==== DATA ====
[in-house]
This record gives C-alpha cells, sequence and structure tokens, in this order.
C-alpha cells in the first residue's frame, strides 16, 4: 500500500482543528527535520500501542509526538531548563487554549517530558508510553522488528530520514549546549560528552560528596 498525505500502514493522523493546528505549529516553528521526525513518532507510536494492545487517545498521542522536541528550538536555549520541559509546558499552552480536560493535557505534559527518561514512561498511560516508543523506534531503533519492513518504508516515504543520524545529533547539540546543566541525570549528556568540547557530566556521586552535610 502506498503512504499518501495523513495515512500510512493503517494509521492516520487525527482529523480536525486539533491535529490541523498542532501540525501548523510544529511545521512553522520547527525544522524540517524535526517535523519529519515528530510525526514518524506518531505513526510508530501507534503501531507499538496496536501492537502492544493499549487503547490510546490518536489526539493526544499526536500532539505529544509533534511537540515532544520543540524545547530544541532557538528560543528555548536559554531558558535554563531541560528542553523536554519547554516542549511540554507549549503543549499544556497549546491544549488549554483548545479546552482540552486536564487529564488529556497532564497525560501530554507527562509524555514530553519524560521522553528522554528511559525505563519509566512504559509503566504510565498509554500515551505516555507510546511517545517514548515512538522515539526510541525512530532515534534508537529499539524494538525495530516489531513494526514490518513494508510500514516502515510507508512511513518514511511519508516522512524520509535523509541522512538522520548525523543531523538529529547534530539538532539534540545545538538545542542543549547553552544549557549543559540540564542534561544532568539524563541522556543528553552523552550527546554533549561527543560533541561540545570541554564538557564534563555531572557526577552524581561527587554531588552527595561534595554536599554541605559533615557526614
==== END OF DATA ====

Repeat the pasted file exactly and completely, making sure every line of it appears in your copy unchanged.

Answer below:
[in-house]
This record gives C-alpha cells, sequence and structure tokens, in this order.
C-alpha cells in the first residue's frame, strides 16, 4: 500500500482543528527535520500501542509526538531548563487554549517530558508510553522488528530520514549546549560528552560528596 498525505500502514493522523493546528505549529516553528521526525513518532507510536494492545487517545498521542522536541528550538536555549520541559509546558499552552480536560493535557505534559527518561514512561498511560516508543523506534531503533519492513518504508516515504543520524545529533547539540546543566541525570549528556568540547557530566556521586552535610 502506498503512504499518501495523513495515512500510512493503517494509521492516520487525527482529523480536525486539533491535529490541523498542532501540525501548523510544529511545521512553522520547527525544522524540517524535526517535523519529519515528530510525526514518524506518531505513526510508530501507534503501531507499538496496536501492537502492544493499549487503547490510546490518536489526539493526544499526536500532539505529544509533534511537540515532544520543540524545547530544541532557538528560543528555548536559554531558558535554563531541560528542553523536554519547554516542549511540554507549549503543549499544556497549546491544549488549554483548545479546552482540552486536564487529564488529556497532564497525560501530554507527562509524555514530553519524560521522553528522554528511559525505563519509566512504559509503566504510565498509554500515551505516555507510546511517545517514548515512538522515539526510541525512530532515534534508537529499539524494538525495530516489531513494526514490518513494508510500514516502515510507508512511513518514511511519508516522512524520509535523509541522512538522520548525523543531523538529529547534530539538532539534540545545538538545542542543549547553552544549557549543559540540564542534561544532568539524563541522556543528553552523552550527546554533549561527543560533541561540545570541554564538557564534563555531572557526577552524581561527587554531588552527595561534595554536599554541605559533615557526614